Eturnal Shakespeare

No doubt I’m a morning person. I like being up and ahead of the game.But it still needs to be mostly dark and quiet. I like, I think, using the time for introspection. I’m not sure any other time of day works as well. Once the sun has come inexorably up, it’s the the dull usuals on a march, slightly out of step.  And as I wrote on that post in the link:

I’m a little tired of everything I have, and am frantically searching for something which, next year, will be what I remember about the great way that this summer wound down. The soundtrack to the end of it all, or something.

Or the beginning. As much as I will be railing against it in February, I always look forward to the winter, just like I always look forward to the change of one season to the next both times it happens here in Washington. Winter changes to Summer, and three months later, Summer changes to Winter. You only have to brace yourself once a year.

I’m not tired of everything I have, though. Going back to school has catalyzed a sea change in the tenor, the mood, the psychological weave of things. It creates an anticipation and uneasiness. A worried excitement. But “sea change?” That’s gotta be from…surely it’s another…

Full fathom five thy father lies,
Of his bones are coral made,
Those are pearls that were his eyes,
Nothing of him that doth fade,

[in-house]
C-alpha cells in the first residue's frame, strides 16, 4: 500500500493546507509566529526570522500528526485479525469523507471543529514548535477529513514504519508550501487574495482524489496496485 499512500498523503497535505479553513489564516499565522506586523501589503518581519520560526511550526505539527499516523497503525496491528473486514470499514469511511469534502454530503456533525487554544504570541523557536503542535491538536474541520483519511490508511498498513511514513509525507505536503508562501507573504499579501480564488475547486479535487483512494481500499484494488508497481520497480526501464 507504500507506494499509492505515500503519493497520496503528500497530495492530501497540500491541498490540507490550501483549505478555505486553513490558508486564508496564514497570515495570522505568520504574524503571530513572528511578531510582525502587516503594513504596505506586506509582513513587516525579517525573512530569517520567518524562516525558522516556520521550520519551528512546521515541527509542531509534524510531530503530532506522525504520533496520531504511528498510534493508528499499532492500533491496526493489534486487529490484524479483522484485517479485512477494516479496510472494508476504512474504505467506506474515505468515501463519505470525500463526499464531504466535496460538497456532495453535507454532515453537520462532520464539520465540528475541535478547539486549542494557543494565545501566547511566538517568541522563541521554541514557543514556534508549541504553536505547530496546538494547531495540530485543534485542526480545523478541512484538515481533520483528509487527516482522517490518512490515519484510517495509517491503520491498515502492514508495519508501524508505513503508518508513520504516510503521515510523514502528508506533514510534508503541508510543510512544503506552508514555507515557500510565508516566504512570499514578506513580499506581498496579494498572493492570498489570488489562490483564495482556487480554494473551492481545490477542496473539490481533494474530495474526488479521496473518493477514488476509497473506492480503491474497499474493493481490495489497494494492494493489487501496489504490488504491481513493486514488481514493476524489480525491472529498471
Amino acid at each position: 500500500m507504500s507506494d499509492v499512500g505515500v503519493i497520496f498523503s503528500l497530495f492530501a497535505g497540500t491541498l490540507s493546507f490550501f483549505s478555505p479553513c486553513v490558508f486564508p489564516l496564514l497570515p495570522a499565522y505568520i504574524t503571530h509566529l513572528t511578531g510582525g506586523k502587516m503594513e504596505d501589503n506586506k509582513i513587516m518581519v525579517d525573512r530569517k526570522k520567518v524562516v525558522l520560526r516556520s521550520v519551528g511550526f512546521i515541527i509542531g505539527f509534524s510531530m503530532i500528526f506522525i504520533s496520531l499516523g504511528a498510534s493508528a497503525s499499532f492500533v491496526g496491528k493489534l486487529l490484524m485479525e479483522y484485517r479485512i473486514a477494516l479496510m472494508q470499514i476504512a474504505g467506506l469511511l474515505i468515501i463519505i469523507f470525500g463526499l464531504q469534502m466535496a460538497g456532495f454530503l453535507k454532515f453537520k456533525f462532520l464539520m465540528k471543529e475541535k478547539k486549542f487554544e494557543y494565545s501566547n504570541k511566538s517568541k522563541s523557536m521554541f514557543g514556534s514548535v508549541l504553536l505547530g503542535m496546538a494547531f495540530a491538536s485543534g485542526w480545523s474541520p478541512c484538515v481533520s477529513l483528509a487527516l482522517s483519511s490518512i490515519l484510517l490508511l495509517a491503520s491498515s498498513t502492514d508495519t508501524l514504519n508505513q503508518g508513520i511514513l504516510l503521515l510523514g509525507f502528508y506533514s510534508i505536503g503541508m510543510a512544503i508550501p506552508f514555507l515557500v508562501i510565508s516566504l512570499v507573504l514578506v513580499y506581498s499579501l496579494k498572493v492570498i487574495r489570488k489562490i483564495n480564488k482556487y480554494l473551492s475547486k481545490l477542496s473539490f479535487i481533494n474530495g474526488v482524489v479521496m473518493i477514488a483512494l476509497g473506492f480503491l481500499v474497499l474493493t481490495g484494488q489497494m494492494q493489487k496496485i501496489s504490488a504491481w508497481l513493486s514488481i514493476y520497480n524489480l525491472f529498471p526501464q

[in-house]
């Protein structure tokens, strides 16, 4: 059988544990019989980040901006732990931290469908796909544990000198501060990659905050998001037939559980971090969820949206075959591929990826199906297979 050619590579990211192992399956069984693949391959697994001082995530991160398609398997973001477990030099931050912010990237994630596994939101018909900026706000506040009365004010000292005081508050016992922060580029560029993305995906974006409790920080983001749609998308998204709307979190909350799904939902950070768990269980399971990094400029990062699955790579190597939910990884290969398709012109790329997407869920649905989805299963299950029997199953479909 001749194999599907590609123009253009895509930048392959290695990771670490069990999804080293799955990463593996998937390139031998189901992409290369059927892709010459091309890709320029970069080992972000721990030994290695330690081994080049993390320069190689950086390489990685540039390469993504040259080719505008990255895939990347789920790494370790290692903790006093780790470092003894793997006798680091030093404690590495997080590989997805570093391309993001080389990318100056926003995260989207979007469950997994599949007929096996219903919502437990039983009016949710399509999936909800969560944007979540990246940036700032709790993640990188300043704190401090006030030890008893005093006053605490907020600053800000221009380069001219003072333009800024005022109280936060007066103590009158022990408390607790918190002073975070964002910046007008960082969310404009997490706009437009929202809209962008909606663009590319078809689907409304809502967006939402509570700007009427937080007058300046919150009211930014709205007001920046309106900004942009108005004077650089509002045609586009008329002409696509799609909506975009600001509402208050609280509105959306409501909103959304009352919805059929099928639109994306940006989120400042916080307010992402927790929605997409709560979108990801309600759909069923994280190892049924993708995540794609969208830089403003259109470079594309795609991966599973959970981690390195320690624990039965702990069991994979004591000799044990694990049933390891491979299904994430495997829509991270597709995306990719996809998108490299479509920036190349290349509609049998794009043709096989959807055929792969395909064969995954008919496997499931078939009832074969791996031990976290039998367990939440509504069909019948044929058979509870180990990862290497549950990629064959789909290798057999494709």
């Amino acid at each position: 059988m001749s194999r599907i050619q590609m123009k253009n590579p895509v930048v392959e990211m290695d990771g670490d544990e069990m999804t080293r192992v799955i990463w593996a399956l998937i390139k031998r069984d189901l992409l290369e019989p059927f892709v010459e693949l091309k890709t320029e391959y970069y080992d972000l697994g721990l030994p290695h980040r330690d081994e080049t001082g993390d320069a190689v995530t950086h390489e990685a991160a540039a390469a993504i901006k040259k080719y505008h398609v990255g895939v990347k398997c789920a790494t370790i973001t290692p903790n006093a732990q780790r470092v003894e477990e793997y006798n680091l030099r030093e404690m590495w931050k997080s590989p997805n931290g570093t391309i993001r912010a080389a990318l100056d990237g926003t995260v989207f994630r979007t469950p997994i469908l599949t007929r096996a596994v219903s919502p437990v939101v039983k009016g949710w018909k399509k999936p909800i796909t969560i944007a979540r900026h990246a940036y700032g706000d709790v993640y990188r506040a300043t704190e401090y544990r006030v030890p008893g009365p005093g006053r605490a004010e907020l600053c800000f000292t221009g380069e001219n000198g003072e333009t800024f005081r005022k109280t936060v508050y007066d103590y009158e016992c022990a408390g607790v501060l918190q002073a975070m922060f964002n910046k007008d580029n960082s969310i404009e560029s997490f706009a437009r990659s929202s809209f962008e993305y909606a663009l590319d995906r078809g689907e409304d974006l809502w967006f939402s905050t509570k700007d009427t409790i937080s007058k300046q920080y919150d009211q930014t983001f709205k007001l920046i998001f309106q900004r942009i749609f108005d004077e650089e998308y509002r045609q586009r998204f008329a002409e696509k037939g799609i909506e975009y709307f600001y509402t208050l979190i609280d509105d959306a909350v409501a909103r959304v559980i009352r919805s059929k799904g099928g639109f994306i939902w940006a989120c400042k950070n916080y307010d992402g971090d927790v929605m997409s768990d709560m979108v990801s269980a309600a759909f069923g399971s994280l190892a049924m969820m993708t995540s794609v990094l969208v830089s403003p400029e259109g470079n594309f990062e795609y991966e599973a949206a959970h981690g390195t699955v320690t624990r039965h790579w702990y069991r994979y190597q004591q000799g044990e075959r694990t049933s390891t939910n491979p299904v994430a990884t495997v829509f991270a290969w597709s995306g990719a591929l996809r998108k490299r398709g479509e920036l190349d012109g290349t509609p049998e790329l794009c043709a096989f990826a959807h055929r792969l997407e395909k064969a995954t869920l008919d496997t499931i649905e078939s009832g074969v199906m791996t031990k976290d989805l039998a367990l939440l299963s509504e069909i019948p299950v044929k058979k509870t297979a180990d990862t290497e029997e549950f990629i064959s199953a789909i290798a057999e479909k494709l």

But doth suffer a sea-change,
into something rich and strange,
Sea-nymphs hourly ring his knell,
Ding-dong.
Hark! now I hear them, ding-dong, bell.

Yep, another eternal turn of phrase from Shakespeare. Eturnal Shakespeare. If it wasn’t for Shakespeare and the Bible, I’m not sure we’d be able to have a useful conversation about anything. Which is a pretty good explanation for the miserable gewgaw language of the social justice movement. Tottering as they are through an education whose strictures carefully target the most important influences, while wheedling students with the most useless reassurances of their personal value.  When you’re ignorant of what made you, you can’t make anything yourself. But you can certainly, efficiently, make nothing of yourself.

I’m sharing the table with my mother in law right now. She writes and speaks for a living, on various socially useful subjects. I’m not sure what’s she’s working on, but she’s taking calls and typing away and leaning in to the screen and, well, this: If my wife were home to see this dynamic – me, with her mom, the two of us just doing our thing together – she would weep tears of joy, and perhaps kill herself knowing that life has reached its zenith. There can be no more surprises. Unlikely affinity is one of life’s most subtle and rewarding little charities.

I did say “socially useful subjects” which may have pinged your radar once or twice as a pernicious little turn of phrase. You are not wrong. She is political, and devoted to the cause.  Refugee-positive in a “we must be universally welcoming and open” kind of way.  It’s sentiment over reason, and to my mind it comes apart far too easily far too early, but I do not brusquely shrug it off.  She is a thinker and does nothing carelessly and I admire that. It is an unrealistic expectation that all careful thinking will arrive at the same conclusion. In the case of me and her, it does not.  In the case of millions of people, it does not. If any of us believed in the virtue of universal agreement, we would hate free speech because it is the ultimate impediment to that brutish uniformity. It is an honor to be sharing writing space with an intelligent dissenter.